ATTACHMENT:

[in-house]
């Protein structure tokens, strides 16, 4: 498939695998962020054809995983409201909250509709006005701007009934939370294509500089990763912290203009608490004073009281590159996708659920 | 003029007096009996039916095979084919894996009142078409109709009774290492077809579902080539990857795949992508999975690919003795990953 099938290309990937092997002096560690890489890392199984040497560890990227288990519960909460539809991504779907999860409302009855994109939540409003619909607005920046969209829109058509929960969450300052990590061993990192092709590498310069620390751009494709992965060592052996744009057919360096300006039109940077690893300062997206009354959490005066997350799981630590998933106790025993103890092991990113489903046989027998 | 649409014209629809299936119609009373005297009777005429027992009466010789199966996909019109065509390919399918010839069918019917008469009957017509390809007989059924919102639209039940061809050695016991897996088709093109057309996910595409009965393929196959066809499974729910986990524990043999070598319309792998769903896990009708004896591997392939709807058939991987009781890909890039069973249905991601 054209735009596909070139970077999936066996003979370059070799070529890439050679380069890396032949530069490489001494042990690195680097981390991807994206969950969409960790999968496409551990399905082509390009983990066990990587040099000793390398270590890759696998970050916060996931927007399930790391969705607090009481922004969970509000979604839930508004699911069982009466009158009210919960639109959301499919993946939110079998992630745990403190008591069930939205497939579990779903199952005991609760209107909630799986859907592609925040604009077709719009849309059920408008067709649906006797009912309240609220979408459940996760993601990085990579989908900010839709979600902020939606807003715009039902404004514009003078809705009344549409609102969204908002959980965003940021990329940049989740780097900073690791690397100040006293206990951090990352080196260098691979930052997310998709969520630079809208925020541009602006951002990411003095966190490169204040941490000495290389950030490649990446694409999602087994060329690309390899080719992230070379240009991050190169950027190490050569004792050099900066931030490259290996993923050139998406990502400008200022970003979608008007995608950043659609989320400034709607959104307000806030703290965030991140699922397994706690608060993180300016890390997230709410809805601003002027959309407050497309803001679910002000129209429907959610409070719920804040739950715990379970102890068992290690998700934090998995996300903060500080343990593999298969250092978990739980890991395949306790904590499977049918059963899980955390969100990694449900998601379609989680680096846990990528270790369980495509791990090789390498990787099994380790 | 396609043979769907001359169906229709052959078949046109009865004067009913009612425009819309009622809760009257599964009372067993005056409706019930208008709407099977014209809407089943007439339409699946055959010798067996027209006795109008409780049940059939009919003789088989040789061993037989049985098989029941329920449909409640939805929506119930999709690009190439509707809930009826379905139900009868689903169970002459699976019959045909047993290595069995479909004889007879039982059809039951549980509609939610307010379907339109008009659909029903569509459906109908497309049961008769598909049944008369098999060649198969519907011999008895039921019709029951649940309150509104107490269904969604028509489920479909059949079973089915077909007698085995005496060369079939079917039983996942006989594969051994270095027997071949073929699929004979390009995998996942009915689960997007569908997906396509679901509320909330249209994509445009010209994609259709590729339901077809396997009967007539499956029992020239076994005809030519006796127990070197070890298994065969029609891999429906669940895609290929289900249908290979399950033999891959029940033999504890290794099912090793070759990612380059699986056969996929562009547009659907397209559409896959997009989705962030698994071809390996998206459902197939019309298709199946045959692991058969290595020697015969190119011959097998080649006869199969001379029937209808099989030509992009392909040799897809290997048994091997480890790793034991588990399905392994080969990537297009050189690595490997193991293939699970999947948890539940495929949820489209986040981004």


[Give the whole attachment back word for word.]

[in-house]
């Protein structure tokens, strides 16, 4: 498939695998962020054809995983409201909250509709006005701007009934939370294509500089990763912290203009608490004073009281590159996708659920 | 003029007096009996039916095979084919894996009142078409109709009774290492077809579902080539990857795949992508999975690919003795990953 099938290309990937092997002096560690890489890392199984040497560890990227288990519960909460539809991504779907999860409302009855994109939540409003619909607005920046969209829109058509929960969450300052990590061993990192092709590498310069620390751009494709992965060592052996744009057919360096300006039109940077690893300062997206009354959490005066997350799981630590998933106790025993103890092991990113489903046989027998 | 649409014209629809299936119609009373005297009777005429027992009466010789199966996909019109065509390919399918010839069918019917008469009957017509390809007989059924919102639209039940061809050695016991897996088709093109057309996910595409009965393929196959066809499974729910986990524990043999070598319309792998769903896990009708004896591997392939709807058939991987009781890909890039069973249905991601 054209735009596909070139970077999936066996003979370059070799070529890439050679380069890396032949530069490489001494042990690195680097981390991807994206969950969409960790999968496409551990399905082509390009983990066990990587040099000793390398270590890759696998970050916060996931927007399930790391969705607090009481922004969970509000979604839930508004699911069982009466009158009210919960639109959301499919993946939110079998992630745990403190008591069930939205497939579990779903199952005991609760209107909630799986859907592609925040604009077709719009849309059920408008067709649906006797009912309240609220979408459940996760993601990085990579989908900010839709979600902020939606807003715009039902404004514009003078809705009344549409609102969204908002959980965003940021990329940049989740780097900073690791690397100040006293206990951090990352080196260098691979930052997310998709969520630079809208925020541009602006951002990411003095966190490169204040941490000495290389950030490649990446694409999602087994060329690309390899080719992230070379240009991050190169950027190490050569004792050099900066931030490259290996993923050139998406990502400008200022970003979608008007995608950043659609989320400034709607959104307000806030703290965030991140699922397994706690608060993180300016890390997230709410809805601003002027959309407050497309803001679910002000129209429907959610409070719920804040739950715990379970102890068992290690998700934090998995996300903060500080343990593999298969250092978990739980890991395949306790904590499977049918059963899980955390969100990694449900998601379609989680680096846990990528270790369980495509791990090789390498990787099994380790 | 396609043979769907001359169906229709052959078949046109009865004067009913009612425009819309009622809760009257599964009372067993005056409706019930208008709407099977014209809407089943007439339409699946055959010798067996027209006795109008409780049940059939009919003789088989040789061993037989049985098989029941329920449909409640939805929506119930999709690009190439509707809930009826379905139900009868689903169970002459699976019959045909047993290595069995479909004889007879039982059809039951549980509609939610307010379907339109008009659909029903569509459906109908497309049961008769598909049944008369098999060649198969519907011999008895039921019709029951649940309150509104107490269904969604028509489920479909059949079973089915077909007698085995005496060369079939079917039983996942006989594969051994270095027997071949073929699929004979390009995998996942009915689960997007569908997906396509679901509320909330249209994509445009010209994609259709590729339901077809396997009967007539499956029992020239076994005809030519006796127990070197070890298994065969029609891999429906669940895609290929289900249908290979399950033999891959029940033999504890290794099912090793070759990612380059699986056969996929562009547009659907397209559409896959997009989705962030698994071809390996998206459902197939019309298709199946045959692991058969290595020697015969190119011959097998080649006869199969001379029937209808099989030509992009392909040799897809290997048994091997480890790793034991588990399905392994080969990537297009050189690595490997193991293939699970999947948890539940495929949820489209986040981004």